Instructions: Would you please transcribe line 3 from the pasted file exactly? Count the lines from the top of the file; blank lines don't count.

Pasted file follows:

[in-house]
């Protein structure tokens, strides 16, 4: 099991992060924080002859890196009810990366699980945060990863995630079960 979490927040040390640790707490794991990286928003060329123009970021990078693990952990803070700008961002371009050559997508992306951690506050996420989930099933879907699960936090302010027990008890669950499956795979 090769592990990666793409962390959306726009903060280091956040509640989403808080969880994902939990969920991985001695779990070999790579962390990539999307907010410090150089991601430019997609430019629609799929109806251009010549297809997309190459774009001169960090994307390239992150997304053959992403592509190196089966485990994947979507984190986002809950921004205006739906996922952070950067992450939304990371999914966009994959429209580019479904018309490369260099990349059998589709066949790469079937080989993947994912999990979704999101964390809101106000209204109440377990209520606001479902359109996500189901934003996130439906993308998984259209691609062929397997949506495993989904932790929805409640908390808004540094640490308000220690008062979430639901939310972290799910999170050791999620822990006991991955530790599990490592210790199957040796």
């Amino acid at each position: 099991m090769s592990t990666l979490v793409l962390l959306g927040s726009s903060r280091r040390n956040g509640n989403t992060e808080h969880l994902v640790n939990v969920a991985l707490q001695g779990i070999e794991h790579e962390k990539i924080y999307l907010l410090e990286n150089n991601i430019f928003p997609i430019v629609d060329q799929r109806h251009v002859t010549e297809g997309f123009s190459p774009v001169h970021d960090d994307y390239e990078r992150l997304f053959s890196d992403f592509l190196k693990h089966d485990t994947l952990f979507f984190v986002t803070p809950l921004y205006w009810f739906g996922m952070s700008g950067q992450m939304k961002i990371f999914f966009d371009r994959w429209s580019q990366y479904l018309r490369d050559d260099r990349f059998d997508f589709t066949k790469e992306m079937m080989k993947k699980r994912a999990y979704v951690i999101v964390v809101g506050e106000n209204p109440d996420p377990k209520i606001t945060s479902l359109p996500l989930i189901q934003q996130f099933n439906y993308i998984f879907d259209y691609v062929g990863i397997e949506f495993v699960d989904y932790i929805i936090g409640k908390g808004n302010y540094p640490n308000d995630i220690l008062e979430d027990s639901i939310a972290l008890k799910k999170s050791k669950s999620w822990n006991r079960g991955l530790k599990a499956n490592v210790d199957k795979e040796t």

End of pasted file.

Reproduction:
């Amino acid at each position: 099991m090769s592990t990666l979490v793409l962390l959306g927040s726009s903060r280091r040390n956040g509640n989403t992060e808080h969880l994902v640790n939990v969920a991985l707490q001695g779990i070999e794991h790579e962390k990539i924080y999307l907010l410090e990286n150089n991601i430019f928003p997609i430019v629609d060329q799929r109806h251009v002859t010549e297809g997309f123009s190459p774009v001169h970021d960090d994307y390239e990078r992150l997304f053959s890196d992403f592509l190196k693990h089966d485990t994947l952990f979507f984190v986002t803070p809950l921004y205006w009810f739906g996922m952070s700008g950067q992450m939304k961002i990371f999914f966009d371009r994959w429209s580019q990366y479904l018309r490369d050559d260099r990349f059998d997508f589709t066949k790469e992306m079937m080989k993947k699980r994912a999990y979704v951690i999101v964390v809101g506050e106000n209204p109440d996420p377990k209520i606001t945060s479902l359109p996500l989930i189901q934003q996130f099933n439906y993308i998984f879907d259209y691609v062929g990863i397997e949506f495993v699960d989904y932790i929805i936090g409640k908390g808004n302010y540094p640490n308000d995630i220690l008062e979430d027990s639901i939310a972290l008890k799910k999170s050791k669950s999620w822990n006991r079960g991955l530790k599990a499956n490592v210790d199957k795979e040796t």